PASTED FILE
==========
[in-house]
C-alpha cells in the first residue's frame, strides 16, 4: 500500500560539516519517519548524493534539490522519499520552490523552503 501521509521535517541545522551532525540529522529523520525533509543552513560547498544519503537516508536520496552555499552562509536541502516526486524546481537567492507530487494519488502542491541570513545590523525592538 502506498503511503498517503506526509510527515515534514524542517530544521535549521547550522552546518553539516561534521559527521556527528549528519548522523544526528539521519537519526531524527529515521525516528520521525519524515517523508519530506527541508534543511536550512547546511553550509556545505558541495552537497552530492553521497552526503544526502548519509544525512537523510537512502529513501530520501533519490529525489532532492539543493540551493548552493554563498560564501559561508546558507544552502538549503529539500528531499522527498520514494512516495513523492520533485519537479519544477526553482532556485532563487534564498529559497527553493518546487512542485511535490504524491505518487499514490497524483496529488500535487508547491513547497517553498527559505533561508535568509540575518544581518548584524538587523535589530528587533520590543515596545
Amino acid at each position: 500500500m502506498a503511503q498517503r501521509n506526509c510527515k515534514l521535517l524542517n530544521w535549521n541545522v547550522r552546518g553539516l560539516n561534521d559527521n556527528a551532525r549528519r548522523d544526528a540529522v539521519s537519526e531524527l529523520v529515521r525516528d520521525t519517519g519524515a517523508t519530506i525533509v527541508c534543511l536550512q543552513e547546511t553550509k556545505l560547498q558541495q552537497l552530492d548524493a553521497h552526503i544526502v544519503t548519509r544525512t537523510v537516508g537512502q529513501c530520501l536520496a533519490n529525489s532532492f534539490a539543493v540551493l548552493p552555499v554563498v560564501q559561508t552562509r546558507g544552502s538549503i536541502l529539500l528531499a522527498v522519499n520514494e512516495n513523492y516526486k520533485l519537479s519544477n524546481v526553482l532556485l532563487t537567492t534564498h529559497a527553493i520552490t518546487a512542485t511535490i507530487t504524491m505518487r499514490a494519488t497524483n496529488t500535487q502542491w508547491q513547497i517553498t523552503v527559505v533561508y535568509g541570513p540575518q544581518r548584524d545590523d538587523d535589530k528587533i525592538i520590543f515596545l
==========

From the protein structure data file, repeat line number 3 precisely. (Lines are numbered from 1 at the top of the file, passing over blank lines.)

Amino acid at each position: 500500500m502506498a503511503q498517503r501521509n506526509c510527515k515534514l521535517l524542517n530544521w535549521n541545522v547550522r552546518g553539516l560539516n561534521d559527521n556527528a551532525r549528519r548522523d544526528a540529522v539521519s537519526e531524527l529523520v529515521r525516528d520521525t519517519g519524515a517523508t519530506i525533509v527541508c534543511l536550512q543552513e547546511t553550509k556545505l560547498q558541495q552537497l552530492d548524493a553521497h552526503i544526502v544519503t548519509r544525512t537523510v537516508g537512502q529513501c530520501l536520496a533519490n529525489s532532492f534539490a539543493v540551493l548552493p552555499v554563498v560564501q559561508t552562509r546558507g544552502s538549503i536541502l529539500l528531499a522527498v522519499n520514494e512516495n513523492y516526486k520533485l519537479s519544477n524546481v526553482l532556485l532563487t537567492t534564498h529559497a527553493i520552490t518546487a512542485t511535490i507530487t504524491m505518487r499514490a494519488t497524483n496529488t500535487q502542491w508547491q513547497i517553498t523552503v527559505v533561508y535568509g541570513p540575518q544581518r548584524d545590523d538587523d535589530k528587533i525592538i520590543f515596545l